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Abayai said,  “There are no less than thirty-six upright people in the world who receive the appearance of the Divine Presence every day, as it is written [Is. xxx. 18]: “Happy are those that wait for Him (לו),” Him has the numerical value of 36.

Sukkah Chapter 4


16 November in History

In 1921, today is the birthdate of Ben Weisman an American composer and pianist best known for having written many of the songs associated with Elvis Presley. A native of Providence, Ben Weisman was one of Elvis Presley’s chief songwriters throughout the 1960s. He co-composed for Elvis’ movies and stage performances nearly sixty songs that proceeded to go gold or platinum, including “First in Line”, “Got a Lot of Living to Do”, “Follow That Dream” and “Wooden Heart”.

Weisman also wrote songs recorded by Barbra Streisand (“Love in the Afternoon”), The Beatles (“Lend Me Your Comb”), Johnny Mathis (“When I Am with You”), Terry Stafford (“I’ll Touch A Star”), Bobby Vee (“The Night Has A Thousand Eyes”) and many others. Since Weisman’s outward appearance was atypical for a “rock ‘roll guy”, Elvis’ pet nickname for him was “the mad professor”.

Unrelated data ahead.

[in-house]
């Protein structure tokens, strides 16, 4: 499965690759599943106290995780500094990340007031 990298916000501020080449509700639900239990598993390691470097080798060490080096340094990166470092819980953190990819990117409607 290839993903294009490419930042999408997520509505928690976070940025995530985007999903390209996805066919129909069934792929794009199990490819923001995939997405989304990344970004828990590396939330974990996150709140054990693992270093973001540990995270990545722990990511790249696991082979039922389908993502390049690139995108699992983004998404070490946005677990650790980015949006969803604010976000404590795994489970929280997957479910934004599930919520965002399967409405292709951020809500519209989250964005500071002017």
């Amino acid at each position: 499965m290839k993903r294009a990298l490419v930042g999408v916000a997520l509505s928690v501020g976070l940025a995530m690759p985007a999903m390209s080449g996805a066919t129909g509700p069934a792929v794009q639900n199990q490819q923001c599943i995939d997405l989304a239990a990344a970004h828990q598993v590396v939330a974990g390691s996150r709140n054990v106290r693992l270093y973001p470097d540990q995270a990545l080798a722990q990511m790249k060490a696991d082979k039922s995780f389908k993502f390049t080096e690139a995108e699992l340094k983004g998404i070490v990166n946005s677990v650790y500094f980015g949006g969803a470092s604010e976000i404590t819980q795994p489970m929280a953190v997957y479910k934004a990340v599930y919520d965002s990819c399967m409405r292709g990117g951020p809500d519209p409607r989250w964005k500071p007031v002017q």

Just before Weisman’s last meeting with Elvis in 1976, Elvis proudly announced to the crowd that he had recorded more of Weisman’s songs than those of any other songwriter. Weisman’s most recent musical score was for the 1995 movie Crossroads at Laredo: The Lost Film of Edward D. Wood Jr.

9 Kislev in History

Rav Dov Ber Schneerson of Lubavitch (1773-1827), 2nd Lubavitcher Rebbe, known as the Mitteler Rebbe. He was the son and successor of his father Rav Shneur Zalman of Liadi, the Baal HaTanya (the Alter Rebbe), and uncle and father-in-law of the Tzemach Tzedek.

Rav Dov Ber assumed the leadership of Chabad upon his father’s passing in 1812. In 1813 he settled in the town of Lubavitch, which was to serve as the movement’s headquarters for the next 102 years. In 1826, Rabbi Dov Ber was arrested by the Czarist government on slanderous charges.

His day of release, Kislev 10 is celebrated to this day as a “festival of liberation” among Lubavitch chassidim.

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November 2010